Who was Rev. Bradford?
"The Forgotten Man's Hour"
Father Charles Coughlin
The Ford Hunger March
The River Rouge Plant
African Americans and the Success of the CIO
Lewis Bradford
Harry Bennett
The Battle of the Overpass
Layoffs and Intimidation
Muriel Lester
Lewis is Attacked
Lewis Dies
Locating the Autopsy
A City Mourns
Who Knew?
UAW Wins at Ford


African Americans and the Success of the CIO

As one of the newly formed CIO unions, the UAW was organizing skilled and unskilled workers industry-wide. A special effort was being made to fight racism within the ranks of workers. For the first time in history, African-Americans were organizing on the basis of equality into the nation's new trade unions.

Elise Bryant, my friend and colleague, described how at the same time Ford was laying off 75,000 workers in Detroit, her father, along with many other African-American workers, was recruited in Alabama by flyers promising "guaranteed work, good pay." Ford and Bennett worked hard through this time to develop pools of workers they were convinced would not be "contaminated" by the union message. In her dad's case, the strategy didn't work.

Many African-American workers, though, had mixed feelings. While relegated to the hardest, most dangerous jobs (Elise's father worked in the Rouge foundry), at lower pay, Ford at least gave them a job.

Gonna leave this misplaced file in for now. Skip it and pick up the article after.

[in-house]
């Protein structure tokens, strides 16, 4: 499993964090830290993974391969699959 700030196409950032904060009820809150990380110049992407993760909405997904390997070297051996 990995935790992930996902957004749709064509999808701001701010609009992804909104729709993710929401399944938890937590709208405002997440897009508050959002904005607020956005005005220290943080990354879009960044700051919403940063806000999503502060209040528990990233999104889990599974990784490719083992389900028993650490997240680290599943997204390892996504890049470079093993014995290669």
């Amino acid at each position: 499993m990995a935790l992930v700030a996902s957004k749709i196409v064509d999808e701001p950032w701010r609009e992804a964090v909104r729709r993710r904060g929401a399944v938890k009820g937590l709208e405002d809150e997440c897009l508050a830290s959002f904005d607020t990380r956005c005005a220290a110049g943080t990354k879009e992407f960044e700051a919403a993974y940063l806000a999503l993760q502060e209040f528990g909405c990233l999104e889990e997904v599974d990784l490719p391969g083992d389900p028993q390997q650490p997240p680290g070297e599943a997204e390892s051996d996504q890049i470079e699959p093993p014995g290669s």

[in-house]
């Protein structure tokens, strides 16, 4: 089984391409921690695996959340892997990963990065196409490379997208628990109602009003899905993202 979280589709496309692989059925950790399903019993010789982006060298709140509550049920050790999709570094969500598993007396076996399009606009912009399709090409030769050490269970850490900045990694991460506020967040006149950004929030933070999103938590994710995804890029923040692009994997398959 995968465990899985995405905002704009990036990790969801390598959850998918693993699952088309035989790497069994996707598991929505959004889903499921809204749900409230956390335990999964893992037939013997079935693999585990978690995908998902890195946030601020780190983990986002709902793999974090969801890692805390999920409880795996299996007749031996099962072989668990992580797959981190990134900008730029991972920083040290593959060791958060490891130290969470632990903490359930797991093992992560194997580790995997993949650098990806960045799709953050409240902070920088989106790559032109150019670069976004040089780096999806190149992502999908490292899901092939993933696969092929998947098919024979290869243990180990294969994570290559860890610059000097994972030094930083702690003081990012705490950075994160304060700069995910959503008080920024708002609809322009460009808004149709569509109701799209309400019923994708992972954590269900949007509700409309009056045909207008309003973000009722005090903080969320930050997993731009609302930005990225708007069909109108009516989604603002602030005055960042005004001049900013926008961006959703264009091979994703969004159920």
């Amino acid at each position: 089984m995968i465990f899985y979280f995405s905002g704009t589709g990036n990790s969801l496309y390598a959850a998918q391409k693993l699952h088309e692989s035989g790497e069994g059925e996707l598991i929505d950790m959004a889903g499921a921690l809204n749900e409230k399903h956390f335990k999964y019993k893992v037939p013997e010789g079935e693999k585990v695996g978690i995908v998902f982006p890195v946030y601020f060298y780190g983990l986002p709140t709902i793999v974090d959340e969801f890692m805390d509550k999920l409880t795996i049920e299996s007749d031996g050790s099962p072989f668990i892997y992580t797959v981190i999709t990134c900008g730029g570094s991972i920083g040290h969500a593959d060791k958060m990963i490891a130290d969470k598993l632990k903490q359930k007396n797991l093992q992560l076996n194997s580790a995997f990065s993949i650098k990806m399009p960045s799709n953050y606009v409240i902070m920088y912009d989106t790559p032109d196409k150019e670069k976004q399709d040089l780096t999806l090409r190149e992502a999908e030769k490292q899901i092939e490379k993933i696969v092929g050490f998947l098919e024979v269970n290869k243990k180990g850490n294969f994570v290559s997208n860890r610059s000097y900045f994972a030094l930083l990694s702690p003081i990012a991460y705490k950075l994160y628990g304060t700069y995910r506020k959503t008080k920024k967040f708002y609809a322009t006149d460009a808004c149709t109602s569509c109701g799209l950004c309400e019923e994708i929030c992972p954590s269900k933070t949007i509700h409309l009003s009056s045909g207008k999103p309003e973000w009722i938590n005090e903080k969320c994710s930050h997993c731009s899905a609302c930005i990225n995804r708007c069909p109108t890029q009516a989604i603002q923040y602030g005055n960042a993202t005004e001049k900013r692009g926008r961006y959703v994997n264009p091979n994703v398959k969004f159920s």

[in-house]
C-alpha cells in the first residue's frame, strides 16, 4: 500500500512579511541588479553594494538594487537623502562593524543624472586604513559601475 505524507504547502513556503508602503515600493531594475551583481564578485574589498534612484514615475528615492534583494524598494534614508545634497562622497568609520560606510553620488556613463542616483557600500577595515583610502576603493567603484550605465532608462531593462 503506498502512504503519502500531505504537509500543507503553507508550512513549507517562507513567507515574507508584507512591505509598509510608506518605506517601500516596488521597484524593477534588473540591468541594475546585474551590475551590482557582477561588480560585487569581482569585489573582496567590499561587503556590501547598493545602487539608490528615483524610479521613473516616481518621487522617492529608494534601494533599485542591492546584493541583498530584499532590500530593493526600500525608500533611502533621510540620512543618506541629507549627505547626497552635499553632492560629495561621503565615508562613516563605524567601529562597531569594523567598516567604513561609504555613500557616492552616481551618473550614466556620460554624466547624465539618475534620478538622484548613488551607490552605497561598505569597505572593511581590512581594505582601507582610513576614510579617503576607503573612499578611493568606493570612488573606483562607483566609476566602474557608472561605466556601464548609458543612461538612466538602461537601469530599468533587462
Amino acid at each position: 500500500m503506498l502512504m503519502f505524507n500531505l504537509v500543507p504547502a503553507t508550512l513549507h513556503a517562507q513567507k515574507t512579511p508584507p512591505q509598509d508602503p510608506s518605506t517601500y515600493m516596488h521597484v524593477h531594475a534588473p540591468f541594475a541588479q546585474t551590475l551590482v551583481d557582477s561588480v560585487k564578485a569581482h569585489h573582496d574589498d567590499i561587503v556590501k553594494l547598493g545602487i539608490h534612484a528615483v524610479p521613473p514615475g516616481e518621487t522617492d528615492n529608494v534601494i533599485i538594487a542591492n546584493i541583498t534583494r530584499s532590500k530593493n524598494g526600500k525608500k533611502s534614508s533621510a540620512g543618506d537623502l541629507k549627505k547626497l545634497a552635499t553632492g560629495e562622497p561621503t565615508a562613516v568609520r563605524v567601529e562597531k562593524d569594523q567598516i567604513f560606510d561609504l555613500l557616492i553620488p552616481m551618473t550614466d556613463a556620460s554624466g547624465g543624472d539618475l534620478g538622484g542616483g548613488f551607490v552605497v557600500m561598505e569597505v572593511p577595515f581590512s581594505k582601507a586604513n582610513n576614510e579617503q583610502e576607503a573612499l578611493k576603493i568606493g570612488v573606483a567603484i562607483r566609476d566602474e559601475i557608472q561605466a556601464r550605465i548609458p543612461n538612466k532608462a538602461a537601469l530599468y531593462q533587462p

Clip from "Bradford You Are Dreamin'", soloist: Julian Hipkins.

Historian Steve Babson speaks of the successful CIO drives through this time: "It was, above all, the decade-long shift in the attitudes and politics of Detroit's Black community that finally tipped the scales in favor of the union." (p.105, Working Detroit, by Steve Babson, Ron Alpern, Dave Elsila, and John Revitte, 1984).

Clip from "We Speak Louder Than Machines", soloist: Lynn Marie Smith.

As the union grew, activists like the NAACP's Walter White worked to unite the communities. UAW attorney Maurice Sugar defended the rights of African- Americans in his campaign for recorder's-court. ("It's About Time", a campaign tabloid, 1931, cited on p. 157, Maurice Sugar: Law, Labor, and the Left in Detroit, 1912-1950, by Christopher Johnson, 1988). Blacks found they could become union leaders: chief shop steward at Chrysler was an African-American man, Samuel Fanroy. Cadillac had Black shop stewards, along with higher wages. These were strong inducements to join up. Wrote the Afro-American, on June 26, 1937 about organizing in Detroit's auto plants: "There are at present a few scattered units affiliated with AFL, but because the doors of this body have been closed in the face of most colored craftsmen, it is too late for it to make sincere overtures now. . . The CIO is the union movement going directly down our street."

Ford and Bennett watched in horror as the sit-down strikes swept Detroit and the nation. In February 1937 workers at the GM plant in Flint, Michigan, won the union. The years of struggle, of fighting the company goons, and often the police and state troopers allied with the industrialists, was culminating in victory. Author Arthur Miller observed the events at Flint, and paraphrasing the poet W.B. Yeats, wrote, "A new beauty was being born." (p. 267, Timebends, by Arthur Miller, 1987).

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